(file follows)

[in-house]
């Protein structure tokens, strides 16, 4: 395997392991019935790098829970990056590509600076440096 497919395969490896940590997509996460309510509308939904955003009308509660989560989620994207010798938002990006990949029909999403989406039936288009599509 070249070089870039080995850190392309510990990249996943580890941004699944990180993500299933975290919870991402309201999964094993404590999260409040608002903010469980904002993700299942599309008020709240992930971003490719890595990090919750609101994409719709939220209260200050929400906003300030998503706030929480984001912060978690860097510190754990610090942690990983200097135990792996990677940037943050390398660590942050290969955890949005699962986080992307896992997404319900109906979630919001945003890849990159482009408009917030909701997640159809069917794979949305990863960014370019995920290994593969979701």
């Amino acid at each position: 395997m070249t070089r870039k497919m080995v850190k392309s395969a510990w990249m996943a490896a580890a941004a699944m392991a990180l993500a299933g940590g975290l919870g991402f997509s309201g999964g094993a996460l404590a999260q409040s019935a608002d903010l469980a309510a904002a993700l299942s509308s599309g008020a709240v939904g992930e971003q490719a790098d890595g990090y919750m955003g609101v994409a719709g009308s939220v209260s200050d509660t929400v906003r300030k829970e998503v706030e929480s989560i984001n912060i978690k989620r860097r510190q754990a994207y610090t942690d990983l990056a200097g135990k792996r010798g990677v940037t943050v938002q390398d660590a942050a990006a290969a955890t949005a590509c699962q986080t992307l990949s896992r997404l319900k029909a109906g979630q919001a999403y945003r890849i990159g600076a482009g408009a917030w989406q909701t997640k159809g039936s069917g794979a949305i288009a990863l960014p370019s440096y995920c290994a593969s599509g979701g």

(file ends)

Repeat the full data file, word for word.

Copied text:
[in-house]
């Protein structure tokens, strides 16, 4: 395997392991019935790098829970990056590509600076440096 497919395969490896940590997509996460309510509308939904955003009308509660989560989620994207010798938002990006990949029909999403989406039936288009599509 070249070089870039080995850190392309510990990249996943580890941004699944990180993500299933975290919870991402309201999964094993404590999260409040608002903010469980904002993700299942599309008020709240992930971003490719890595990090919750609101994409719709939220209260200050929400906003300030998503706030929480984001912060978690860097510190754990610090942690990983200097135990792996990677940037943050390398660590942050290969955890949005699962986080992307896992997404319900109906979630919001945003890849990159482009408009917030909701997640159809069917794979949305990863960014370019995920290994593969979701």
């Amino acid at each position: 395997m070249t070089r870039k497919m080995v850190k392309s395969a510990w990249m996943a490896a580890a941004a699944m392991a990180l993500a299933g940590g975290l919870g991402f997509s309201g999964g094993a996460l404590a999260q409040s019935a608002d903010l469980a309510a904002a993700l299942s509308s599309g008020a709240v939904g992930e971003q490719a790098d890595g990090y919750m955003g609101v994409a719709g009308s939220v209260s200050d509660t929400v906003r300030k829970e998503v706030e929480s989560i984001n912060i978690k989620r860097r510190q754990a994207y610090t942690d990983l990056a200097g135990k792996r010798g990677v940037t943050v938002q390398d660590a942050a990006a290969a955890t949005a590509c699962q986080t992307l990949s896992r997404l319900k029909a109906g979630q919001a999403y945003r890849i990159g600076a482009g408009a917030w989406q909701t997640k159809g039936s069917g794979a949305i288009a990863l960014p370019s440096y995920c290994a593969s599509g979701g």